Court rulings in the past year are sending conflicting messages about whether a debtor's account number visible on a debt collection envelope violates the Fair Debt Collection Practices Act.

A Pennsylvania federal judge has ruled embedding that number in a bar code is equally problematic given the advent of smartphone bar-code readers. 

U.S. District Judge William J. Nealon of the Middle District of Pennsylvania ruled in Kostik v. ARS National Services that the use of a bar code raises the risk that the recipient could be a victim of identity theft. He denied collection agency ARS National's motion for judgment, ruling that the collector violated the FDCPA by including information other than an address on an envelope.

The court cited Douglass v. Convergent Outsourcingthe September 2014 ruling by the Philadelphia-based Third Circuit Court of Appeals. In that case, the court ruled that Convergent violated the FDCPA by sending a letter where the debtor's account number appeared through the envelope's transparent address window. Nealon also cited his own court’s July 15 opinion in Styer v. Professional Medical Management, which held that disclosure of a QR code on a debt collection envelope violated the FDCPA. In Kostik v. ARS National, Lisa Kostik filed a complaint on Dec. 1, 2014, regarding a collection letter the agency mailed to her in December 2013. A bar code appeared below the return address in the envelope window, which, when scanned, revealed her account number. ARS argued that the FDCPA "was not intended to prohibit the disclosure of benign symbols on any envelope sent by a debt collector as a means of communicating with a consumer by use of the mails. Nealon’s ruling, of course, conflicts with the recent decisions by two New York federal judges, who both declined to follow Douglass v. Convergent Outsourcing. Southern District Judge Colleen McMahon ruled, in Perez v. Global Credit and Collection, that a visible eight-digit account number plaintiff Yajaira Perez objected to was "meaningless to anyone other than someone at Global Credit.""Even the fact that it is an account number says nothing about whether the plain white envelope contained a debt collection communication, as opposed to a renewal notice, a special offer to consumer, or any of the other myriad junk mail communications that arrive in plain white envelopes with glassine windows on a daily basis in the mailboxes of America," McMahon wrote.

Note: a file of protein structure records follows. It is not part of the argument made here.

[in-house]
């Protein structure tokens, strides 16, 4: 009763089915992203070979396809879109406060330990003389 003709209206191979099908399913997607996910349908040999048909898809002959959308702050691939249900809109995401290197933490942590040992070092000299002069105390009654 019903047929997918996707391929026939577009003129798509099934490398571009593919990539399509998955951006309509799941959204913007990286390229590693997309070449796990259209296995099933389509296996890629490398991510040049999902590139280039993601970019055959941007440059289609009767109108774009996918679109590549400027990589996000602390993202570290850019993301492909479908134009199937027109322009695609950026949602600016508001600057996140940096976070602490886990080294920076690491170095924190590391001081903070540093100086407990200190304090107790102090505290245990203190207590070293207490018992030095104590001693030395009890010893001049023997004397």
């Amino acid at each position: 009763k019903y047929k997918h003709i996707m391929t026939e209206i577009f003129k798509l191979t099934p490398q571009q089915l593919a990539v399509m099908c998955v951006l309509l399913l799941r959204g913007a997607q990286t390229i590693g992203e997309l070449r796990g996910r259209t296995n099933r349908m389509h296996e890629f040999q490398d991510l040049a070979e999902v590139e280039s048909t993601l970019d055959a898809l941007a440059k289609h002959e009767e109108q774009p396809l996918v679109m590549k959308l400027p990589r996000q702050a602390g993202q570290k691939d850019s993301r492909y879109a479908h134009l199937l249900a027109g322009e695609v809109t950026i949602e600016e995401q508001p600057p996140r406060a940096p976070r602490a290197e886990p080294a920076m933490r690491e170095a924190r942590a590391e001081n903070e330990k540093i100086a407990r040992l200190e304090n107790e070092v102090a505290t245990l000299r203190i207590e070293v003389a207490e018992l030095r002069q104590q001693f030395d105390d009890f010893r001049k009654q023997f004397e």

In Gelinas v. Retrieval-Masters Creditors Bureau, Western District Judge John Curtin ruled that "nothing about the series of letters and numbers above the addressee's name intimates that the contents of the envelope relate to the collection of a delinquent debt, and the visibility of these numbers and letters is neither threatening nor embarrassing."

Markings on the envelope received by consumer Lucienna Gelinas were benign, the court said. An exception that courts have recognized under the FDCPA for benign, unidentifiable markings on creditors' communications should apply, Curtin wrote.  

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